Jennette had managed to tame the beast -- she said he was under new management -- and took him down to Washington with her job. Roger spent the next four years golfing, working odd jobs and entertaining the patrons at Michael's Bar. Unfortunately, by the time the Levetts returned to Ottawa, there was no good government job waiting for Roger and he spent the past 20 years struggling to find work. Still, he continued to live his life in a state of Gonzo grace, meeting new friends at a place called Buffalo Charlie's, sitting on the deck of his awesome rental on Riverside Drive where he spent much of his time calling 911 operators to report collisions.
This was the time when I bonded with Roger, a dark period after my husband left me with three small kids. When my kids were off at their Dads, Roger's place became a pitstop on the way home from a day of tennis. We solved many of the world's problems -- including mine -- on that deck. I needed to share my insanity with someone who got me. It seems only another insane person could fit that bill.
Roger Levett wasn't everybody's taste, but he didn't give a shit. He lived his life on his own terms, getting over-cozy with a guy named Captain Morgan, mostly riding along on a pack of Camels, maybe two, each and every day of his life.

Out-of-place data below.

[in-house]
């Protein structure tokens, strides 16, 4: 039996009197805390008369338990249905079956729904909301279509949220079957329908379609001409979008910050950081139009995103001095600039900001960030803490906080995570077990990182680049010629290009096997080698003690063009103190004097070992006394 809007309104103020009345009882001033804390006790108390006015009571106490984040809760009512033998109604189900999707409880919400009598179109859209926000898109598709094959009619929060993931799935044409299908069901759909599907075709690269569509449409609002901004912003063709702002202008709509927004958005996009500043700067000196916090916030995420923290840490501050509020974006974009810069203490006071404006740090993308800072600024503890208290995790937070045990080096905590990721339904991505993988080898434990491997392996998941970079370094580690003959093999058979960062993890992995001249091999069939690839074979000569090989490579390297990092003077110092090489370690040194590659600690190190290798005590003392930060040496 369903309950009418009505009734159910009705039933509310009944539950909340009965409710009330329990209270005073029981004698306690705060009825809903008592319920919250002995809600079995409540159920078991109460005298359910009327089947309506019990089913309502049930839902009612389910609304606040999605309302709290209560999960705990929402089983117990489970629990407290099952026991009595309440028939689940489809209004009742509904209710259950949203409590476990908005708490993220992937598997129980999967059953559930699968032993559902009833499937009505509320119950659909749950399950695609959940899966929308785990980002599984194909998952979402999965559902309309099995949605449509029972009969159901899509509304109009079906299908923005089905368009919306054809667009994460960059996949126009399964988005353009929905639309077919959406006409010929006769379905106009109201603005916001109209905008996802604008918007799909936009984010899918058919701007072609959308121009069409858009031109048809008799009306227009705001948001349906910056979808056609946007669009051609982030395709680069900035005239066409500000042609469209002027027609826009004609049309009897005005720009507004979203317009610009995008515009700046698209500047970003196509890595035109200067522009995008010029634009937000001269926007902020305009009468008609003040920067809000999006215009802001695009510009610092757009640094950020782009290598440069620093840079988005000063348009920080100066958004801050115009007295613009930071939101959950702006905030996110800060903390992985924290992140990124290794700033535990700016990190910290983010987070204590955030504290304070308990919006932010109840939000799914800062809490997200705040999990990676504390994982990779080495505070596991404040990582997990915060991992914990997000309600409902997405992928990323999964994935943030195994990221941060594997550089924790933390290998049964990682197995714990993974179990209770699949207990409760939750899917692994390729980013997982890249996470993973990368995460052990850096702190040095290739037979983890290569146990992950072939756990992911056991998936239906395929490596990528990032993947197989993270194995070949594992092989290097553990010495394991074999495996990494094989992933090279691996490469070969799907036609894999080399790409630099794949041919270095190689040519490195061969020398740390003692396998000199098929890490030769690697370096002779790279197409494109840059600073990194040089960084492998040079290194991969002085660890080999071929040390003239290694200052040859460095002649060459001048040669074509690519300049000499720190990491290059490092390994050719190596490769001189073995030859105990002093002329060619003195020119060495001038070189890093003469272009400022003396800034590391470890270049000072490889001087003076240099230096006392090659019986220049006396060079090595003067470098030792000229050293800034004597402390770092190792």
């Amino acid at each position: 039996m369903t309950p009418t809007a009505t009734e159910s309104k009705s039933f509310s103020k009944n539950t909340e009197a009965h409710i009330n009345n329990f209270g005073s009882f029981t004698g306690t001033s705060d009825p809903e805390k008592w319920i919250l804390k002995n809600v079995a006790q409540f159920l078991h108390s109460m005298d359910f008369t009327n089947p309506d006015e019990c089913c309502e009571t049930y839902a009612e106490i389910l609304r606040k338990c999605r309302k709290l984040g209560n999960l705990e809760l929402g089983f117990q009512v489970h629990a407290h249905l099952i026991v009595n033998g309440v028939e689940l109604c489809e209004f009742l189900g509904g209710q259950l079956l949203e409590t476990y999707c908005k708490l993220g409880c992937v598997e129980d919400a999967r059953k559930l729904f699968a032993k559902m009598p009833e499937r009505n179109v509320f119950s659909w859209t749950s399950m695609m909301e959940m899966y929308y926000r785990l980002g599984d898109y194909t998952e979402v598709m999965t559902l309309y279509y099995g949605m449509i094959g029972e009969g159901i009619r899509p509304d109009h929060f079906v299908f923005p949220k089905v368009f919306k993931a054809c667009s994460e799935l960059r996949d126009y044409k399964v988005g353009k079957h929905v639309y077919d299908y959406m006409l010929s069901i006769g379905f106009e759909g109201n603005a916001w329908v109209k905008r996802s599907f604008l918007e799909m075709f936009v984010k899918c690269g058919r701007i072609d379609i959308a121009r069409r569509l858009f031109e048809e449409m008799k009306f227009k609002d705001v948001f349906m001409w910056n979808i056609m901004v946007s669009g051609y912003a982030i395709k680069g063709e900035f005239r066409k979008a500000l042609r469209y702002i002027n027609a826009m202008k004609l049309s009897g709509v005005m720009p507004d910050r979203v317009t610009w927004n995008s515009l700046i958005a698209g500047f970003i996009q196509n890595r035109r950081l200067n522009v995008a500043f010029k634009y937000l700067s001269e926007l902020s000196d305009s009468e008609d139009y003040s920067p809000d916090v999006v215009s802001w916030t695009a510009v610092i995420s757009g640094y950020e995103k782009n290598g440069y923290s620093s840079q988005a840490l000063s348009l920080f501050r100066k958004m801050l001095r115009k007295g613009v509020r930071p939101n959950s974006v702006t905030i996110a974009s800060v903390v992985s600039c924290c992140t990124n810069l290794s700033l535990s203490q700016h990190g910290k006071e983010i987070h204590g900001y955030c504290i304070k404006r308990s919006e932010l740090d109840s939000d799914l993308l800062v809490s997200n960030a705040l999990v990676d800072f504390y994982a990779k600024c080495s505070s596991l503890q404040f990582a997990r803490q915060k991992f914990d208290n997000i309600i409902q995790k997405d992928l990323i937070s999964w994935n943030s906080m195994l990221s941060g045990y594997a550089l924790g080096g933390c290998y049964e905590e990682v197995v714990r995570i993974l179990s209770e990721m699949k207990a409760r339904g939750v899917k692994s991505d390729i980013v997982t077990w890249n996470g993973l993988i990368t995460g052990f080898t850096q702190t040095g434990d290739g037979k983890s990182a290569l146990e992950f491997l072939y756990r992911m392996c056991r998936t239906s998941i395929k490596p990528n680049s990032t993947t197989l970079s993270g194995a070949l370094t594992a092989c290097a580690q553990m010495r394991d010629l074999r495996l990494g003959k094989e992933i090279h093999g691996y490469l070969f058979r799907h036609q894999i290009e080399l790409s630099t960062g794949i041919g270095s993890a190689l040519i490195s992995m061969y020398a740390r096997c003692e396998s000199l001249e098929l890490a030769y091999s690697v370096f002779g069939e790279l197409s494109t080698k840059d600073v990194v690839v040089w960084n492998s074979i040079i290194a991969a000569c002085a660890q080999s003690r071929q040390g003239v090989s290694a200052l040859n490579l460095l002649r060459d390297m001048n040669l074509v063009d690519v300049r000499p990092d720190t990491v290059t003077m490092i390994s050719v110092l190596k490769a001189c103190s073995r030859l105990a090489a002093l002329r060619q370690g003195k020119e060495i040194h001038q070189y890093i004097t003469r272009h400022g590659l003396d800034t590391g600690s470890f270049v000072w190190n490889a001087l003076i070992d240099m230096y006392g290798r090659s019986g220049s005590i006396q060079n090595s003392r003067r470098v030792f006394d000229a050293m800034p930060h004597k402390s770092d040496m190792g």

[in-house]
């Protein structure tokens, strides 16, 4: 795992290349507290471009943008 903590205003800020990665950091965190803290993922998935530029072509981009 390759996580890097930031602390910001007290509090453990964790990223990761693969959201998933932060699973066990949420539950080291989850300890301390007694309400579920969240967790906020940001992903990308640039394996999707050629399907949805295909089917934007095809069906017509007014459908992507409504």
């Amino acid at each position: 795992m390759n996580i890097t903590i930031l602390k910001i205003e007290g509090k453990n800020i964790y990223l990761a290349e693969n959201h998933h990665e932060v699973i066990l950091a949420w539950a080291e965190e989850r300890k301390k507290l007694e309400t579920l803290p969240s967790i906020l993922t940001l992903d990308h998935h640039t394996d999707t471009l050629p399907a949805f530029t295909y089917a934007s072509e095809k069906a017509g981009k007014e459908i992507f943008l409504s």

Roger paid dearly for his love of vices. He'd spent the better part of the past decade in the company of medical specialists even though he'd cleaned up his act more than four years ago. He had some weird conditions including one that made his feet and hands look like claws. We called him Lobster Man, a moniker he accepted with good humor even though the condition left him in extreme pain and required multiple operations.
By the end of it, he was on two puffers, took a boat load of narcotics and spent the rest of his CPP on vitamins, insulin and latterly, on some kind of drug that gave him the ability to swallow whole food. It meant the world to Roger that he could finally get down a real meal instead of the stuff he'd been served at the hospital, which he said looked and tasted like dog shit.